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Cyber stings net 2 arrests


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The Bartholomew County Sheriff’s Department has been creating covert social media accounts to investigate social network-based crimes and catch criminals.

The initiative began in November 2012 to track potential criminal activity after sheriff’s investigators learned many drug deals were being openly discussed on social media sites, Sheriff Mark Gorbett said.

Some dealers were openly bragging about their illegal exploits and putting up pictures of their offenses, he said.

A recent Pew research study found a Facebook user who uses the site multiple times a day is more than three times as likely as non-Internet users to feel that most people can be trusted. That trust aids the police’s investigations.

“Hundreds of law enforcement agencies across the country are doing the same thing, and are now sharing the information they receive,” Gorbett said of the sting operations.

To date, the covert social media accounts have produced two arrests.

A 27-year-old Columbus man was arrested Nov. 30, accused of selling methamphetamine. He was preliminarily charged with dealing in a Schedule I controlled substance with intent to sell, and resisting law enforcement. Formal charges have not yet been filed. Although final lab results have not been received for the substance, Gorbett said his investigators believe the Columbus man was attempting to sell counterfeit methamphetamine over the Internet when he was arrested.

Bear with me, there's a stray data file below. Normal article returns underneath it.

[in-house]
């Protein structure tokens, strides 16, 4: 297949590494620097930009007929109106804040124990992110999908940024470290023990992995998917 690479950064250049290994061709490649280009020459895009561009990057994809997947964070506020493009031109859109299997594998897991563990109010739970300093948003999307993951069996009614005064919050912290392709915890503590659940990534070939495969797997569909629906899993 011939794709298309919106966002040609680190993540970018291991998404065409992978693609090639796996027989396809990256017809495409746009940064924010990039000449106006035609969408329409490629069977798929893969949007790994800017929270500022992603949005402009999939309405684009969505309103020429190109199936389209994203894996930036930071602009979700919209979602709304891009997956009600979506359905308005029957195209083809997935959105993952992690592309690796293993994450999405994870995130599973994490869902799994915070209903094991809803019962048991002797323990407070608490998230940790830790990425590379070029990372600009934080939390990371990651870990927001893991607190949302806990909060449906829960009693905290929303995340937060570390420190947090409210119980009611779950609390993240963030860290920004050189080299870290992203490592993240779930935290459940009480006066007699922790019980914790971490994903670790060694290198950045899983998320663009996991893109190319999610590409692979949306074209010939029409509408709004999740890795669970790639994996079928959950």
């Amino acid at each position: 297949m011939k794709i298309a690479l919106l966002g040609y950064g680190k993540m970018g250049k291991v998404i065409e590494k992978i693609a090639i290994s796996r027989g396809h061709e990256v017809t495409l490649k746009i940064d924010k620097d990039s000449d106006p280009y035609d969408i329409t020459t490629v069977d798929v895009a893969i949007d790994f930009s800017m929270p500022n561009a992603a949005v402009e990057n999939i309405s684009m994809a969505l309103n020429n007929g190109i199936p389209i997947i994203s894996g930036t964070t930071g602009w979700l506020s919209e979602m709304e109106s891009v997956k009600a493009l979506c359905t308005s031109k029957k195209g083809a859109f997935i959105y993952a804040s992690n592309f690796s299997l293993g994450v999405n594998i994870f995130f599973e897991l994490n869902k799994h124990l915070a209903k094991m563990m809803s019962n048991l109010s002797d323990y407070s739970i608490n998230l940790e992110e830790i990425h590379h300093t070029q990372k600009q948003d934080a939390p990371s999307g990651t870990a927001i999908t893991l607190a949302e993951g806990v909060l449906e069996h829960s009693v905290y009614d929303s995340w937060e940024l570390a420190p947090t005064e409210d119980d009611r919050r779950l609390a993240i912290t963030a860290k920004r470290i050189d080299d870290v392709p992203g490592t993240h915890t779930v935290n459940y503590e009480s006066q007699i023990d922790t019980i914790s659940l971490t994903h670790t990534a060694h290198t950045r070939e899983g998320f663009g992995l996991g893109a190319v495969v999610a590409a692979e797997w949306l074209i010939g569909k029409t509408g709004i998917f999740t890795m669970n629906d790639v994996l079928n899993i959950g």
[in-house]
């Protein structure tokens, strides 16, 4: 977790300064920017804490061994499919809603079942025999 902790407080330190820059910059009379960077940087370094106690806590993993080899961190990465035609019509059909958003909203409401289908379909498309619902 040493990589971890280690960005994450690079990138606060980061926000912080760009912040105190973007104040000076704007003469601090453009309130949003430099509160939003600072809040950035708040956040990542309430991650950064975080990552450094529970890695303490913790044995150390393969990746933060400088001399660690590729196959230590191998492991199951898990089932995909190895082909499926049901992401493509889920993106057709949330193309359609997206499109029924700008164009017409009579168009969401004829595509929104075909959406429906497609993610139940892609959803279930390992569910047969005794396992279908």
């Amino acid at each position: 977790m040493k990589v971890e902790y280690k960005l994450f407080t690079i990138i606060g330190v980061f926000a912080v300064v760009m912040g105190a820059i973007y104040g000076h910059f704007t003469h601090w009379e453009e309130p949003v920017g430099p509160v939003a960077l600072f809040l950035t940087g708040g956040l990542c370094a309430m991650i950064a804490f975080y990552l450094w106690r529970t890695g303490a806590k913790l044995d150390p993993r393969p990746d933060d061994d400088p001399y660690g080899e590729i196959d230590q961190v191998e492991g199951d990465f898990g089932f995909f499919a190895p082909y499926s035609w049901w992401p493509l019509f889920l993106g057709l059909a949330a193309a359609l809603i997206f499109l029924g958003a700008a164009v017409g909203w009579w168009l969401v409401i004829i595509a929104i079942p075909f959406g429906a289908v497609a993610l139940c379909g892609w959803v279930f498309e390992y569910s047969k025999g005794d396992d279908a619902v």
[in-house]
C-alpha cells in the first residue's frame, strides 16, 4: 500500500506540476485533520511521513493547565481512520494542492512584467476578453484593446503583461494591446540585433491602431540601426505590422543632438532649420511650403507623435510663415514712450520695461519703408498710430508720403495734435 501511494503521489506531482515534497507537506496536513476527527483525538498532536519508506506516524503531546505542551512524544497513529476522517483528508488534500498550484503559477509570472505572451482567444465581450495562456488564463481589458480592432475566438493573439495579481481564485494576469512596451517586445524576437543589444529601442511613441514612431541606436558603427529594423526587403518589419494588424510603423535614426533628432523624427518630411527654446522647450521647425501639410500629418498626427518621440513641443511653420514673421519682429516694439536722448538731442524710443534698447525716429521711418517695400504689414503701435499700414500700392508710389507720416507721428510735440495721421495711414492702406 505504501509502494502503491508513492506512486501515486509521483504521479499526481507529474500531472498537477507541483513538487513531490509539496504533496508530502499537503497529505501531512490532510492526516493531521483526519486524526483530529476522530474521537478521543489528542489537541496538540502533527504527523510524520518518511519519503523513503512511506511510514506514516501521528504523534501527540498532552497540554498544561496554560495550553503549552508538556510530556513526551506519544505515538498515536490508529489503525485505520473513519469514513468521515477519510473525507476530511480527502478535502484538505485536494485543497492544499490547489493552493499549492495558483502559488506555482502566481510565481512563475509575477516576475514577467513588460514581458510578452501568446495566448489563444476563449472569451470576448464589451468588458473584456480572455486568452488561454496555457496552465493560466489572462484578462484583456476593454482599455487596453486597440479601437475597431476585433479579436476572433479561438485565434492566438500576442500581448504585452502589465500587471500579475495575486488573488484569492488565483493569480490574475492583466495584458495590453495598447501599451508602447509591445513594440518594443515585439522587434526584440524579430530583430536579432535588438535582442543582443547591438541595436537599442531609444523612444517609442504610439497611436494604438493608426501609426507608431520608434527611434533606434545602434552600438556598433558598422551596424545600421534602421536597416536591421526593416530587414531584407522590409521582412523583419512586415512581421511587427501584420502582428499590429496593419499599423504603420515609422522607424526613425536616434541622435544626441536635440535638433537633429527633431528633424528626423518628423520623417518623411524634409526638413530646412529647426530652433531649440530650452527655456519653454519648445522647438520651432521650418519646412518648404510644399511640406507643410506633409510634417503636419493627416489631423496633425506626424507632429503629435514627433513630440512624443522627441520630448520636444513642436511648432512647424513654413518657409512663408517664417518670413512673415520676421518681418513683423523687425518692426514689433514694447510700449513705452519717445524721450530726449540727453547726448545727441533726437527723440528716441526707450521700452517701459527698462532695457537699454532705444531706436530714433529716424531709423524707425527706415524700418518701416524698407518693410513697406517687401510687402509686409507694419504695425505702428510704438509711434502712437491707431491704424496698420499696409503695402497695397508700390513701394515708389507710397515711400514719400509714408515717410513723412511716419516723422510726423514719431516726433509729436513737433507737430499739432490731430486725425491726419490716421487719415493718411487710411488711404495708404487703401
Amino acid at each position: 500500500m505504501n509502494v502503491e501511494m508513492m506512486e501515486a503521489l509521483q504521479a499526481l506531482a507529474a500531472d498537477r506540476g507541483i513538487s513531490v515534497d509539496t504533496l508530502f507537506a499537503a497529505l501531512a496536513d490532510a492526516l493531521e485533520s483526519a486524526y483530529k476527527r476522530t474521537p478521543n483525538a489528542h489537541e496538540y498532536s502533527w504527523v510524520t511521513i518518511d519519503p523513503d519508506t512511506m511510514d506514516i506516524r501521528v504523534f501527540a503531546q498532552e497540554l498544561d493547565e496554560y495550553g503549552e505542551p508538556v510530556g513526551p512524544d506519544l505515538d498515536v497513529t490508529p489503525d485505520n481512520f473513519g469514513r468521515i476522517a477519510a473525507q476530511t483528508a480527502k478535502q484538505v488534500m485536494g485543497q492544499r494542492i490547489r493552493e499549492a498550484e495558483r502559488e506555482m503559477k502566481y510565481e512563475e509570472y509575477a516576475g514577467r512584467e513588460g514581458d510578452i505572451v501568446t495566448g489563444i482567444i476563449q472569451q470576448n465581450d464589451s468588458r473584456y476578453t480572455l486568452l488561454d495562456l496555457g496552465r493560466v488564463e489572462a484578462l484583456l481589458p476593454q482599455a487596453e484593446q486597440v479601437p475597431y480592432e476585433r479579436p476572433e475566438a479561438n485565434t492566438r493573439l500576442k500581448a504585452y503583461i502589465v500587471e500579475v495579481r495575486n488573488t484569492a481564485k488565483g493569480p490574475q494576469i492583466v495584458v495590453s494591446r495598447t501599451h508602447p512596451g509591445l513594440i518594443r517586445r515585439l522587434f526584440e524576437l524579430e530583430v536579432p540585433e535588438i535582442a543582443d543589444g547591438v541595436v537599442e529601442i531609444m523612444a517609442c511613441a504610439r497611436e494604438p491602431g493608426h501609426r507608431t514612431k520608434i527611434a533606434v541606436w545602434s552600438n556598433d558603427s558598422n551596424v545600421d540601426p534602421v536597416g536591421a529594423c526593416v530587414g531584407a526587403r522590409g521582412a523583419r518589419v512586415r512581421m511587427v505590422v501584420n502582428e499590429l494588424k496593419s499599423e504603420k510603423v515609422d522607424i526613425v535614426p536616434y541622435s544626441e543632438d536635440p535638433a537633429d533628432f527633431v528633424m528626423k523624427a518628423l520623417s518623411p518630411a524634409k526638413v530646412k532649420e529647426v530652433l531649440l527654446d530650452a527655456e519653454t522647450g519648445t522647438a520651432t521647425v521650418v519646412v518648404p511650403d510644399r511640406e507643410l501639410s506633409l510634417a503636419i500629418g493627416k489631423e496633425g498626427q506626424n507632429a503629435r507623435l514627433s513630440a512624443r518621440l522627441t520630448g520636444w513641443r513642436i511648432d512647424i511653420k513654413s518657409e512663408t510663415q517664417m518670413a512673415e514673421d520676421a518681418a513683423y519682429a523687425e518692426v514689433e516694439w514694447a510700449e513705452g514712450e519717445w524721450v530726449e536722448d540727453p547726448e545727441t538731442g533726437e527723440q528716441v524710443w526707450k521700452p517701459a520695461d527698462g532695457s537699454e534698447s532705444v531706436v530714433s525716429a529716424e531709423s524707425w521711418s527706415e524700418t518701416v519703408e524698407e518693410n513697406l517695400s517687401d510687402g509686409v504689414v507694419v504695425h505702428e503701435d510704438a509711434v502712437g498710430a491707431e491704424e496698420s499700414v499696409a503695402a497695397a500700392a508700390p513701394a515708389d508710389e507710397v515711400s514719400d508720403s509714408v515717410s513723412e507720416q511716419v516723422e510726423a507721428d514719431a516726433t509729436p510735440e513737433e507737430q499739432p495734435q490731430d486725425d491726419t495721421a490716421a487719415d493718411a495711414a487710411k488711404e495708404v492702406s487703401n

A 46-year-old Edinburgh man was arrested Jan. 10, accused of using a social network website to solicit sex. When the subject arrived at a local motel early that afternoon for a Web-arranged contact, he was met by an undercover female officer. After the two agreed on a price and money traded hands, two male undercover officers arrested the Edinburgh man, Gorbett said. Formal charges could take up to two months to be filed, authorities said.

The results of the Sheriff’s Department investigation indicate that the Edinburgh man had been soliciting for sex over the same social network for at least three weeks, Gorbett said.

He added that the man was fortunate something worse didn’t happen to him.

“He may not see it now, but he’s lucky he’s only facing embarrassment and a misdemeanor,” Gorbett said. “He could have been robbed, disfigured, permanently disabled, or even killed by someone who wasn’t an undercover officer. You just don’t know who you are communicating with over these social networks.”

Gorbett said people need to be careful about whom they communicate with on social media sites and what information they share.

“Because of its anonymity, the only thing that crimes involving social-media sites are going to do is increase over time,” Gorbett predicted.

Data from the Internet Crime Complaint Center back up Gorbett’s assertion.

The agency, a partnership between the Federal Bureau of Investigation and the National White Collar Crime Center, was created in 2000 because of the increasing number of online fraud cases.

The center received nearly 125,000 complaints in 2003, more than 207,000 in 2004 and more than 300,000 in 2009, 2010 and 2011, according to its 2011 annual report. The 2012 annual report has not yet been released.

FBI-related scams, identity theft and advance fee fraud were the three most common complaints received in 2011, the annual report said.

While the sheriff is encouraging parents to keep warning their children about the perils of social-media sites, he stressed adults need to heed that same advice.

Gorbett said his department would “continue trolling the Internet.”

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